They’re not going to fire the programmer who made the mistake for the booboo. It was just one of those embarrassing little things that happen sometimes with software. But the experience illustrates that in software, precision is of the utmost importance.

While I don’t wish either flaming death or failure to advance in school on persons who make silly writing mistakes, I do wish that in this age of electronic communication people would take greater care with their written correspondence.

I was working on the proof of one of my poems all the morning, and took out a comma. In the afternoon I put it back again. — Oscar Wilde

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Fantastic Writing

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At this moment my wife is sitting in the living room watching Lord of the Rings. I tried watching it when it first came out, but fell asleep, and have had no further interest in watching the others. I also fell asleep watching the first Harry Potter movie, and have not wanted to see the others.

Fantasy as a genre in literature and movies has never interested me much. It seems far too easy to just make up stuff that doesn’t make sense, starting from almost any premise or situation, and just keep writing until you have enough to make a book or a movie. For instance:

The Gargon of Morillaland has absconded with the magic Feuerstalk and taken it across the river Fluss, leaving the little people of Imp Valley in mortal danger of attack by the fearsome Giganticus. According to the Scroll of Profesius, only the long-awaited Mesheah, a descendant of the legendary Gutmensch, has the power to overcome the Curse of Gewhilakers that prevents the Impantile Army from traversing the mighty Fluss to confront Gargon and recover their beloved icon, but to date there has been no sign of Mesheah making an appearance.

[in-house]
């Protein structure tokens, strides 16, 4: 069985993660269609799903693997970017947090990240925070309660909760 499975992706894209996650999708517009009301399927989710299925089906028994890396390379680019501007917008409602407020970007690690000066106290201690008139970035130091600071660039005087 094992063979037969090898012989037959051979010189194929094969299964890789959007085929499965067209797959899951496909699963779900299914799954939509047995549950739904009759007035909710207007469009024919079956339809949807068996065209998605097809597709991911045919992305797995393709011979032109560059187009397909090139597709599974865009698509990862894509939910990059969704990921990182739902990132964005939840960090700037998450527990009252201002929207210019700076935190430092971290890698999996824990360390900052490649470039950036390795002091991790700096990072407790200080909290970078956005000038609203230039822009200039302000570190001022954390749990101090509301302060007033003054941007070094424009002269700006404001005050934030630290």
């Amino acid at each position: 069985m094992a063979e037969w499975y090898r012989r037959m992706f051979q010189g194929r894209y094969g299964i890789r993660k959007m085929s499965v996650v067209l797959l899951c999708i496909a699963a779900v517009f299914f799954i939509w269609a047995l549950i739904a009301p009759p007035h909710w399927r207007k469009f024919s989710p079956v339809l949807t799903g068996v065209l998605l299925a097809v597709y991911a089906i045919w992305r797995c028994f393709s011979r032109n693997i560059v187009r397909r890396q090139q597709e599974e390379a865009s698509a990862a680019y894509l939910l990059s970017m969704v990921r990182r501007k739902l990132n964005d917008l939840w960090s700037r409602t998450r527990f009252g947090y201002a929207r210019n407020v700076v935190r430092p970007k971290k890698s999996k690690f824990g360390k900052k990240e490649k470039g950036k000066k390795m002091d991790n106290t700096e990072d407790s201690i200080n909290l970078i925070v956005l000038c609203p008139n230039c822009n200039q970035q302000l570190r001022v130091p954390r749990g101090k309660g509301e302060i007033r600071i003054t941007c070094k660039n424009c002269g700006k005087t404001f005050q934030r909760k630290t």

Lawdy! What’s they gwine to do???

I could write another 3000 pages and make millions on the movie rights. Will I? Ummm. I don’t think so.

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Icy Warts

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… or maybe the title should be Eye Sea Wards.

When I hear or speak words, I see them spelled out in my head. Similarly, when I read I tend to see the letters in individual words, so that when called upon to read out loud, I rarely mispronounce words, unless I am outright unfamiliar with them.

Until recently, I have always supposed everyone does likewise. Upon inquiring of some other literate people, I was surprised to find that no one else I asked sees words.

Yesterday I heard my favorite NPR commentator Daniel Schorr use a word I have seen written but have never used myself, nor ever heard pronounced: “colloquy”, which is a conversation or a dialogue, particularly one that is formal or written down.